There is a surfeit of biological and agricultural reports dealing with ecological experiments and generalities which suggest that such and such will be the outcome if such and such form of resource harvest is attempted. It is clear that human desiderata regarding a particular site are often radically different from the needs of the "average" wild animals and plants that formed the basis for such experiments and generalities. A finely tuned SYTA will come close to providing a unique solution for each region. The generalities that will rule it are highly stochastic. The more tropical the region, the more evenly weighted the suboutcomes will be, and thus the more likely each region will be to have a unique overall outcome. For example, it is easy to imagine four different parts of the tropics, each with the same kind of soil and the same climate, with four different, successful SYTA's, one based on paddy rice, one on shelterwood forestry, one on tourism, and one on shifting maize culture.

A regional experiment station working holistically toward an SYTA is potentially one of the best solutions available. As currently structured, however, almost all tropical experiment stations are inadequate for such a mission. Most commonly they are structured around a single export crop such as coffee, sugar, rubber, cotton, cacao, or tea. A major portion of their budgets comes directly or indirectly from the industry concerned. This industry can hardly be expected to wish to see its production integrated with a sustained-yield system that charges real costs for its materials. When an experiment station is centered around a major food crop, such as rice or maize, the goal becomes one of maximizing production per acre rather than per unit of resource spent; this goal may often be translated into one of generating more people. More general experiment stations tend to be established in the most productive regions of the country and, therefore, receive the most funding. Such regions (islands, intermediate elevations, areas with severe dry seasons) need experiment stations the least because they can often be successfully farmed with only slightly modified temperate zone technologies and philosophies. The administrators of tropical experiment stations often regard their job as a hardship post and tend to orient their research toward the hand that feeds them, which is certainly not the farming communities in which they have been placed.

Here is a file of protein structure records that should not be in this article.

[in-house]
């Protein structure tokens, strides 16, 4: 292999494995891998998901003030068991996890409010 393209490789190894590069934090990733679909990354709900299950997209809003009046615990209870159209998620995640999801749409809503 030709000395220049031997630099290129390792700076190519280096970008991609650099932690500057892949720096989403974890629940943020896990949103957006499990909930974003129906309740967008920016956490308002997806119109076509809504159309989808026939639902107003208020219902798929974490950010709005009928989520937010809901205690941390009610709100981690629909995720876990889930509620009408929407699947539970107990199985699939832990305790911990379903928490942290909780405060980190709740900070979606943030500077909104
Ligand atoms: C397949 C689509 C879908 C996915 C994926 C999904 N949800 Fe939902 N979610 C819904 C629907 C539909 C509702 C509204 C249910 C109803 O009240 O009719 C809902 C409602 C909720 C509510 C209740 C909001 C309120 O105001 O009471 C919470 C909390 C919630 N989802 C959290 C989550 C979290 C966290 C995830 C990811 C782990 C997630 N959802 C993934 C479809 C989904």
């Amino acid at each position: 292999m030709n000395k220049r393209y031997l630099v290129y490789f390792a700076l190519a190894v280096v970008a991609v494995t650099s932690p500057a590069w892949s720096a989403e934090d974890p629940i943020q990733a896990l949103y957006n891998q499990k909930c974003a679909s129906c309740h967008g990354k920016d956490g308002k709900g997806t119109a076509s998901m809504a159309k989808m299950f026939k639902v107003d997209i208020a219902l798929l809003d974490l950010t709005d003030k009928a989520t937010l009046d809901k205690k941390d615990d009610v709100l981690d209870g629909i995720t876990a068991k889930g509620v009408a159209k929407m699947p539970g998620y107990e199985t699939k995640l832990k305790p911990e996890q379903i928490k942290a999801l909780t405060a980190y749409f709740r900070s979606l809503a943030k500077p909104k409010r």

The tropics do not need more hard cash for tractors; they need a program that will show when, where, and how hand care should be replaced with draft animals, and draft animals with tractors. The tropics do not need more randomly gathered, esoteric or applied agricultural research: they need a means to integrate what is already known into the process of developing SYTA's. The tropics do not need more food as much as a means of evaluating the resources they have and generating social systems that will maximize the standard of living possible with those resources, whatever the size. The tropics need a realistic set of expectations.